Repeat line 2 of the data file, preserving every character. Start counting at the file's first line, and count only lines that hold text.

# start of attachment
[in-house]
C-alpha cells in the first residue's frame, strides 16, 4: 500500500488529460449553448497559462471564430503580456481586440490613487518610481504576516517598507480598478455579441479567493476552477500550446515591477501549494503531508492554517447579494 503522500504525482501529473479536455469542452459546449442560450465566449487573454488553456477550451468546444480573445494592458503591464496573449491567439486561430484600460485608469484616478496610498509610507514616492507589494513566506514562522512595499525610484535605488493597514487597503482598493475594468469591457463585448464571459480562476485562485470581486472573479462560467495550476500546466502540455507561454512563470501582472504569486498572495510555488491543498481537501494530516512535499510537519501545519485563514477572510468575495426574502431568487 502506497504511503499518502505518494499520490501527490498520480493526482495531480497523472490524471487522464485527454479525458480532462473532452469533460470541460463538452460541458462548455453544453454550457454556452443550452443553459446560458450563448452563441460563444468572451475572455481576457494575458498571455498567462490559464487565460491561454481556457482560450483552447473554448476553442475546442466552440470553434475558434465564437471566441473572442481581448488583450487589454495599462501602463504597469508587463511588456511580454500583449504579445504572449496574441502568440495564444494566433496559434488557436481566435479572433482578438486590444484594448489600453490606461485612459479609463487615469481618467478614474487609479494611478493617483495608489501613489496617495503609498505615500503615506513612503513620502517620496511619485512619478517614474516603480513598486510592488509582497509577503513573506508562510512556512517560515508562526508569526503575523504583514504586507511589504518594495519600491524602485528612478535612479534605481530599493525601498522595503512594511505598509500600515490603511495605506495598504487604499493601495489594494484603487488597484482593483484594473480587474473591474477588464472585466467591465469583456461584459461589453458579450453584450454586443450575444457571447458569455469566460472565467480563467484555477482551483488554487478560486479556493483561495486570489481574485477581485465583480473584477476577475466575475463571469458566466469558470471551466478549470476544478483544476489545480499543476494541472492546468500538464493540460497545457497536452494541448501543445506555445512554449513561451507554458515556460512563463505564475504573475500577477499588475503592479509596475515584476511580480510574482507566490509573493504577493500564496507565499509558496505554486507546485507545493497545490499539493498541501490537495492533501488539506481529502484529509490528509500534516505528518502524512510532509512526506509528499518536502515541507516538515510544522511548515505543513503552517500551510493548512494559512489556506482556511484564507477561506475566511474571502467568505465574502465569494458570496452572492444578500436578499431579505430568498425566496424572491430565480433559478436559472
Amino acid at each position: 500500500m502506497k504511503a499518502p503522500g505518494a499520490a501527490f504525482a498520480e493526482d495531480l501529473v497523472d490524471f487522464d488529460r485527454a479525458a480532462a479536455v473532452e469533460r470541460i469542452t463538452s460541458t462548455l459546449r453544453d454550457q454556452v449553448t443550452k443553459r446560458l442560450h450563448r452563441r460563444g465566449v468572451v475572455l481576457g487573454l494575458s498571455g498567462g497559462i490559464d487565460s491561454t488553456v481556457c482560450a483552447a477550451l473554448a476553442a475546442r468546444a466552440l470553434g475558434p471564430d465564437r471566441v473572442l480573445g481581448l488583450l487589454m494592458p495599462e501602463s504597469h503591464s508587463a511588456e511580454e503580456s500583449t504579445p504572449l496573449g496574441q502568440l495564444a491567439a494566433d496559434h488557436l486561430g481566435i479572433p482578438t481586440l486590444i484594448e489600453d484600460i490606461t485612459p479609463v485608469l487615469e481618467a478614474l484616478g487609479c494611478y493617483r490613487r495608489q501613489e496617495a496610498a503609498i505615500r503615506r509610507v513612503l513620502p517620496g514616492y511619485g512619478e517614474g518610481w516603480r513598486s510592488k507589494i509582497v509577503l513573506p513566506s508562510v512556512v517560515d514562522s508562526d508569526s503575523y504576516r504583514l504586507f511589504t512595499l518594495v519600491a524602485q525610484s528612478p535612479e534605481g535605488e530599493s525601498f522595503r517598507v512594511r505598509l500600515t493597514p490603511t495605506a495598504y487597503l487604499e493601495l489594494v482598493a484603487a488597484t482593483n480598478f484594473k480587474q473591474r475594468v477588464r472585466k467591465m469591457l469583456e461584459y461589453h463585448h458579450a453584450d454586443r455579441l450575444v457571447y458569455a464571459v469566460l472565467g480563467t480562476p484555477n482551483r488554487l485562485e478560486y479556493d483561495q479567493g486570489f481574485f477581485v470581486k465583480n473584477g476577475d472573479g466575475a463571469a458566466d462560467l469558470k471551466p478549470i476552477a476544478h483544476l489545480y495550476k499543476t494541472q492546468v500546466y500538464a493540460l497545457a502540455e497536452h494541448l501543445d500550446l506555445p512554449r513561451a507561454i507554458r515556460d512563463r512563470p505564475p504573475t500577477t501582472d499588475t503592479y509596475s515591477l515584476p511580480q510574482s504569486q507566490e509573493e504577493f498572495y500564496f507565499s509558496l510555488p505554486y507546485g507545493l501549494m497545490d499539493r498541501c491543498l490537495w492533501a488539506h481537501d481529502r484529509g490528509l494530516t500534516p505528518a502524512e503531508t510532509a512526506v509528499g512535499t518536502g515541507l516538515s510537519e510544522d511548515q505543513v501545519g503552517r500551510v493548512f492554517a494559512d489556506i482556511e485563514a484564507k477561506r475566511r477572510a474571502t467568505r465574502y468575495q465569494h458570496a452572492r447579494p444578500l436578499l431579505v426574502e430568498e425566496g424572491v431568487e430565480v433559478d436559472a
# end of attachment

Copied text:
C-alpha cells in the first residue's frame, strides 16, 4: 500500500488529460449553448497559462471564430503580456481586440490613487518610481504576516517598507480598478455579441479567493476552477500550446515591477501549494503531508492554517447579494 503522500504525482501529473479536455469542452459546449442560450465566449487573454488553456477550451468546444480573445494592458503591464496573449491567439486561430484600460485608469484616478496610498509610507514616492507589494513566506514562522512595499525610484535605488493597514487597503482598493475594468469591457463585448464571459480562476485562485470581486472573479462560467495550476500546466502540455507561454512563470501582472504569486498572495510555488491543498481537501494530516512535499510537519501545519485563514477572510468575495426574502431568487 502506497504511503499518502505518494499520490501527490498520480493526482495531480497523472490524471487522464485527454479525458480532462473532452469533460470541460463538452460541458462548455453544453454550457454556452443550452443553459446560458450563448452563441460563444468572451475572455481576457494575458498571455498567462490559464487565460491561454481556457482560450483552447473554448476553442475546442466552440470553434475558434465564437471566441473572442481581448488583450487589454495599462501602463504597469508587463511588456511580454500583449504579445504572449496574441502568440495564444494566433496559434488557436481566435479572433482578438486590444484594448489600453490606461485612459479609463487615469481618467478614474487609479494611478493617483495608489501613489496617495503609498505615500503615506513612503513620502517620496511619485512619478517614474516603480513598486510592488509582497509577503513573506508562510512556512517560515508562526508569526503575523504583514504586507511589504518594495519600491524602485528612478535612479534605481530599493525601498522595503512594511505598509500600515490603511495605506495598504487604499493601495489594494484603487488597484482593483484594473480587474473591474477588464472585466467591465469583456461584459461589453458579450453584450454586443450575444457571447458569455469566460472565467480563467484555477482551483488554487478560486479556493483561495486570489481574485477581485465583480473584477476577475466575475463571469458566466469558470471551466478549470476544478483544476489545480499543476494541472492546468500538464493540460497545457497536452494541448501543445506555445512554449513561451507554458515556460512563463505564475504573475500577477499588475503592479509596475515584476511580480510574482507566490509573493504577493500564496507565499509558496505554486507546485507545493497545490499539493498541501490537495492533501488539506481529502484529509490528509500534516505528518502524512510532509512526506509528499518536502515541507516538515510544522511548515505543513503552517500551510493548512494559512489556506482556511484564507477561506475566511474571502467568505465574502465569494458570496452572492444578500436578499431579505430568498425566496424572491430565480433559478436559472